Effects of Microgravity and Clinorotation on the Virulence of Klebsiella, Streptococcus, Proteus, and Pseudomonas

Timothy Grant Hammond, Louis Stodieck, Holly Hyde Birdsall, Paul Koenig, Jeffrey S Hammond, Margaret Gunter, Patricia Louise Allen

Abstract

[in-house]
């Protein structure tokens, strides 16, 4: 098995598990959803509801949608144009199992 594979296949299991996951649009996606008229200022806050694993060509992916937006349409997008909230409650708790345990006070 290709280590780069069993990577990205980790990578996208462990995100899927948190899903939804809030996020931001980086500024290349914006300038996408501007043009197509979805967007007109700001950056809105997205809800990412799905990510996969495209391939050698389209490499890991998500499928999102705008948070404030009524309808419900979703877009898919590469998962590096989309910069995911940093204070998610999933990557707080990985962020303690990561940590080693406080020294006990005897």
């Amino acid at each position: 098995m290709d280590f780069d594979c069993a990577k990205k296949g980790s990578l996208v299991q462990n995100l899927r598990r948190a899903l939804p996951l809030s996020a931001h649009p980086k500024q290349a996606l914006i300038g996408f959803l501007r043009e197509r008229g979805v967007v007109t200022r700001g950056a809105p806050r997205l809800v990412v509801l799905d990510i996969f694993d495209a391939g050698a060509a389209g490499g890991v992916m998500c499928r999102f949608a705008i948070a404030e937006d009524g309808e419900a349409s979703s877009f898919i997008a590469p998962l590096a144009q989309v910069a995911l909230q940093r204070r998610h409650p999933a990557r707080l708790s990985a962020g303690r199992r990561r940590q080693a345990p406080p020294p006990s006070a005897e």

To evaluate effects of microgravity on virulence, we studied the ability of four common clinical pathogens: Klebsiella, Streptococcus, Proteus, and Pseudomonas to kill wild type Caenorhabditis elegans (C. elegans) nematodes at the larval and adult stages. Simultaneous studies were performed utilizing spaceflight, rotation in a 2D clinorotation device, and static ground controls. Nematodes, microbes and growth media were separated until exposed to true or modeled microgravity, then mixed and grown for 48 hours. Experiments were terminated by paraformaldehyde fixation and optical density measurements were used to assay residual microorganisms. Spaceflight was associated with reduced virulence for Klebsiella and Streptococcus but had negligible effect on Enterococcus and Pseudomonas. Clinorotation generated very different results with all four organisms showing significantly reduced virulence. We conclude that clinorotation is not a consistent model of the changes that actually occur under microgravity conditions. Further, bacteria virulence is unchanged or reduced, not increased during spaceflight.

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